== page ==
By the way, I watched a fantastic documentary last night on the decline of Detroit. What I was particularly struck by was the way the people have just started to do things for themselves now that the bosses have cleared off. The urban farms on waste ground are interesting and similar to the ones in Cuba that have saved the Cubans from starvation. I'm beginning to get an idea about "emergent" not being strictly a church thing, or even Christian thing. Maybe it's a new universal zeitgeist. The bosses, in politics, business and religion have let us down big time recently and capitalism has lost all claims to being our "saviour." Is the next shift in society a real move to "bottom up" paradigms? What part will the internet play in this? Can the emergent church (the bit based on liberation theology not evangelical leadership models) be a major player in this - even an initiator? Is it the answer to the current stalemate in Anglicanism - e.g. should progressives and radicals just, unilaterally, move away from the centralist, controlling "instruments," ignore them, and make new alignments with anybody who is committed to the upside down way of doing things? This would fit in with my idea of "true, universal humanism" - in which believers and non-believers alike could get together to sort out the mess without either feeling threatened by the other?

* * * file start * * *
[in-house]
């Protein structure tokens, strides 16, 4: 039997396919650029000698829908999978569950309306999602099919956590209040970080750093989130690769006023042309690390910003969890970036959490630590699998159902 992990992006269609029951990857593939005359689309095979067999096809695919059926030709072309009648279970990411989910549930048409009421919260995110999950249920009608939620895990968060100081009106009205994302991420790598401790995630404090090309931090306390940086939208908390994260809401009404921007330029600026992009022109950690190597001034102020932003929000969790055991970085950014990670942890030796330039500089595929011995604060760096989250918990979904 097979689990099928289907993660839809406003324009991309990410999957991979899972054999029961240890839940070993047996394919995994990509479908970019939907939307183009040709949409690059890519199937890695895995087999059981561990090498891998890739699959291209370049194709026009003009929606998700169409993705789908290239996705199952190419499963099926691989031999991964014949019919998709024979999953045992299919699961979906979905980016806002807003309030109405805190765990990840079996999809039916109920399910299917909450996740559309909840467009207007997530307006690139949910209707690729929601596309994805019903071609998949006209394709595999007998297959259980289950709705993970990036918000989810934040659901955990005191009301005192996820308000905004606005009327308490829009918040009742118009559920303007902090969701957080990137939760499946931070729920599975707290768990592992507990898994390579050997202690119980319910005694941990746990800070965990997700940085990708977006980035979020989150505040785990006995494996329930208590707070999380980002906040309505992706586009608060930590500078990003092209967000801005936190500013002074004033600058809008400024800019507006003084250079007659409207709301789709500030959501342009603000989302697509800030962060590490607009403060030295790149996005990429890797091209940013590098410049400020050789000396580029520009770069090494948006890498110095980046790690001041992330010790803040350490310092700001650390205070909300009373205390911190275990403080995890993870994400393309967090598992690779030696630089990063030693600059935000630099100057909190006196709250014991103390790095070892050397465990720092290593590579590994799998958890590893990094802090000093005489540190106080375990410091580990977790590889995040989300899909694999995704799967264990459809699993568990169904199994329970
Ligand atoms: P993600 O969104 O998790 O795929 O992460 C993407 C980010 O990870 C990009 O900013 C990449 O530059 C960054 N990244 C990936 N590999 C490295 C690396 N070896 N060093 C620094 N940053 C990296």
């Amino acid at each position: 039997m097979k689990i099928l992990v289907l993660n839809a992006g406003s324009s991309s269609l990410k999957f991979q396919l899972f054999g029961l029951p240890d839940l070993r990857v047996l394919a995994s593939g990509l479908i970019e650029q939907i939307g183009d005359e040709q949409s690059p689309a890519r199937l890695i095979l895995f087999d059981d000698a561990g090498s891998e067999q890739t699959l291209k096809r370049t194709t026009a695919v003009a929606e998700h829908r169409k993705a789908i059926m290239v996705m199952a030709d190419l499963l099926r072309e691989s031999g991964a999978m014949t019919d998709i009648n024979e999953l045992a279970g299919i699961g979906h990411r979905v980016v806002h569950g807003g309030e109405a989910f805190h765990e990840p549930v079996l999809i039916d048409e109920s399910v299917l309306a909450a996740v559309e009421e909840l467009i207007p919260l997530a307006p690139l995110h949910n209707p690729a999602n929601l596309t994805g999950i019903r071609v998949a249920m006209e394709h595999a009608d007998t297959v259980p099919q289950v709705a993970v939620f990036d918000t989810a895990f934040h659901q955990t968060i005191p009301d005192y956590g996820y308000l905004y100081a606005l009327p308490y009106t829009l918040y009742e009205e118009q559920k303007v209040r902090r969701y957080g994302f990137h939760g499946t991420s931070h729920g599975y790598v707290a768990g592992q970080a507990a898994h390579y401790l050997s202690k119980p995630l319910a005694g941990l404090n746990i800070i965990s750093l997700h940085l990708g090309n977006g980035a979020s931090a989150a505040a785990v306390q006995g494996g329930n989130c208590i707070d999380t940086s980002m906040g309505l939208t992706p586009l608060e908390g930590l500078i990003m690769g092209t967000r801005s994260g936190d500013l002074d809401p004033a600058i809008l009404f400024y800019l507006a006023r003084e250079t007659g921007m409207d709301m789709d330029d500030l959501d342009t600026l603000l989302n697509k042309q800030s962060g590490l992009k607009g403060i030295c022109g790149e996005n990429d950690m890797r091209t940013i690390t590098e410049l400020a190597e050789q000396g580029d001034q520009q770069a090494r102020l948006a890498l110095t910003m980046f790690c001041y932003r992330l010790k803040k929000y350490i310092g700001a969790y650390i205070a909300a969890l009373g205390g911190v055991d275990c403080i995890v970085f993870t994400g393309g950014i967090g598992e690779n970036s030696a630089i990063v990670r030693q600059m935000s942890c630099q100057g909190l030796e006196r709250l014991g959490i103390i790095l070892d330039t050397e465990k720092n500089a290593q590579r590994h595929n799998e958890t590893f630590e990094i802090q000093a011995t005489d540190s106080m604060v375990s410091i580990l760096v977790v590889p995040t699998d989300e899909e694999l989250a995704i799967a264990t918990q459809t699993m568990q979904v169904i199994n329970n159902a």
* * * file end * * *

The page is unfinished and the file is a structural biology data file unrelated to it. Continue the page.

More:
1. I certainly hope you’re right – I am personally sick of those holy believers constantly snipping at those who do not fit fully into their belief system.

  2. And vice versa, Ciss B. I mighty pissed off with unimaginative anti-religionists claiming the name “humanist” when we invented humanism 600 years ago. But, as a real humanist I’m happy to share the name with other humans.

  3. You outdid yourself with this one. Let’s pray you’re right, and work to make it so.

  4. Thanks, Michael. It’s just the beginning of a thought. But I think there are signs of a major paradigm shift out there and the best way to make sure prophesies come true is to talk them up and to make them happen.

  5. Sometimes I think we think way too much alike. I am looking at the way the economy is devolving and wondering if the society as a whole can be far behind? In it is, then the church may be the only institution that can lead an emergent society.

    Have you read John Dominic Crossan’s “God and Empire?” I think he is on a similar thought path.


  6. Well, my experience of a certain anglican denomination has taken a turn for the traditional in the past year: moving from large-town/small-city church with a liberal/forward-thinking/progressive kind of attitude (where one can talk to people about Borg), to a more rural scene, I now have a choice of two churches (in different dioceses), one of which lacks friendliness in its congregation, and the other of which has tonnes of friendliness but is specially authorised to use a legacy liturgy in order to remain traditionalist…

    Not that I think forking-off like so many separatists is always the way, but it sure is tempting at times.

  7. I think it very much is a sign that a lot of us are thinking in a similar way. Today’s news suggests that this completely misses the archbishop.